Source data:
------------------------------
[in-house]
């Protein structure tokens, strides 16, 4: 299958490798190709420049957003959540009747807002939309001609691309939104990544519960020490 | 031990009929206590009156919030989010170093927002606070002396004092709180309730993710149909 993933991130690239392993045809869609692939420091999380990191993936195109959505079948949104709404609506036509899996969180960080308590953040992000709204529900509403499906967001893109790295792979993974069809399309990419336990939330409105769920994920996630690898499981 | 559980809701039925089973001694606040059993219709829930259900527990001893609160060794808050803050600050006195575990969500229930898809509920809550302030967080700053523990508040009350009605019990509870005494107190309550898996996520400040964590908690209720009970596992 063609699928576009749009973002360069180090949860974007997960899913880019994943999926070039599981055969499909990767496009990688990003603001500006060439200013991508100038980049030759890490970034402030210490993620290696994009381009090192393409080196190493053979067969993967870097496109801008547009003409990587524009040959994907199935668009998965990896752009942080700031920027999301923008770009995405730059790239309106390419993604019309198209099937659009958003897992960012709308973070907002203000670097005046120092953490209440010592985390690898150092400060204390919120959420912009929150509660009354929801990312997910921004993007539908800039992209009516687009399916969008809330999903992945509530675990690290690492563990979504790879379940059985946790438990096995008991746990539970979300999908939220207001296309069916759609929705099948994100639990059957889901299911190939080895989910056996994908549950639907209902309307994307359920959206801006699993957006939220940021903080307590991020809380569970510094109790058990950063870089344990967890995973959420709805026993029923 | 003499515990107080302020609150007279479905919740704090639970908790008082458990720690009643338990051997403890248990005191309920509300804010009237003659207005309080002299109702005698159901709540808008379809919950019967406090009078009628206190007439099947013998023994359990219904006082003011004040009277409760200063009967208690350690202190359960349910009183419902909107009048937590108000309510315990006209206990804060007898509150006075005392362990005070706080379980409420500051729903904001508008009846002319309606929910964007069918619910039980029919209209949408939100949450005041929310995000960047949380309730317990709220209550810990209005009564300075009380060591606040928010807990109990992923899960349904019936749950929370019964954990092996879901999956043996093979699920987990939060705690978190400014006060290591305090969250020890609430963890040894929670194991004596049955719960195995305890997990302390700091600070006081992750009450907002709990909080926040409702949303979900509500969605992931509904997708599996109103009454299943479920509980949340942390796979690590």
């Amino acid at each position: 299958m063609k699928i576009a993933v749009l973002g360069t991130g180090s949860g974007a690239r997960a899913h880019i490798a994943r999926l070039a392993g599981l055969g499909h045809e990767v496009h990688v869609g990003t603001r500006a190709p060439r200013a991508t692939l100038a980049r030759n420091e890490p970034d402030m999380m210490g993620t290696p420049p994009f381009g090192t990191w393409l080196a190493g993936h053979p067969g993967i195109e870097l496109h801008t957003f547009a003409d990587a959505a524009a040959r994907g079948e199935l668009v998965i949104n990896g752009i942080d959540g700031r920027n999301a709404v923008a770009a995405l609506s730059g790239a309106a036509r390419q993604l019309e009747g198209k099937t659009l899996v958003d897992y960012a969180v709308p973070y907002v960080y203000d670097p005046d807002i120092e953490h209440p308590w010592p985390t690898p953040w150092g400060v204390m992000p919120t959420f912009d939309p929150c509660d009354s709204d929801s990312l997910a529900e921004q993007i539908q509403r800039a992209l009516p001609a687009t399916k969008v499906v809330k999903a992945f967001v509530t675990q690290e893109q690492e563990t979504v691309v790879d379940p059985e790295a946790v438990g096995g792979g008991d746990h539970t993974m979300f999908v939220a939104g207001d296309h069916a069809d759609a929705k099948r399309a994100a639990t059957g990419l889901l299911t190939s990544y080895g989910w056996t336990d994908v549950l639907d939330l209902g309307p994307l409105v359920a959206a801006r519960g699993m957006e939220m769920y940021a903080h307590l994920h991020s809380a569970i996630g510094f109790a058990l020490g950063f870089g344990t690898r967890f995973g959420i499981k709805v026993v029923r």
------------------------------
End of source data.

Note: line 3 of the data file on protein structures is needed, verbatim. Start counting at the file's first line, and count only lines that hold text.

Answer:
């Amino acid at each position: 299958m063609k699928i576009a993933v749009l973002g360069t991130g180090s949860g974007a690239r997960a899913h880019i490798a994943r999926l070039a392993g599981l055969g499909h045809e990767v496009h990688v869609g990003t603001r500006a190709p060439r200013a991508t692939l100038a980049r030759n420091e890490p970034d402030m999380m210490g993620t290696p420049p994009f381009g090192t990191w393409l080196a190493g993936h053979p067969g993967i195109e870097l496109h801008t957003f547009a003409d990587a959505a524009a040959r994907g079948e199935l668009v998965i949104n990896g752009i942080d959540g700031r920027n999301a709404v923008a770009a995405l609506s730059g790239a309106a036509r390419q993604l019309e009747g198209k099937t659009l899996v958003d897992y960012a969180v709308p973070y907002v960080y203000d670097p005046d807002i120092e953490h209440p308590w010592p985390t690898p953040w150092g400060v204390m992000p919120t959420f912009d939309p929150c509660d009354s709204d929801s990312l997910a529900e921004q993007i539908q509403r800039a992209l009516p001609a687009t399916k969008v499906v809330k999903a992945f967001v509530t675990q690290e893109q690492e563990t979504v691309v790879d379940p059985e790295a946790v438990g096995g792979g008991d746990h539970t993974m979300f999908v939220a939104g207001d296309h069916a069809d759609a929705k099948r399309a994100a639990t059957g990419l889901l299911t190939s990544y080895g989910w056996t336990d994908v549950l639907d939330l209902g309307p994307l409105v359920a959206a801006r519960g699993m957006e939220m769920y940021a903080h307590l994920h991020s809380a569970i996630g510094f109790a058990l020490g950063f870089g344990t690898r967890f995973g959420i499981k709805v026993v029923r």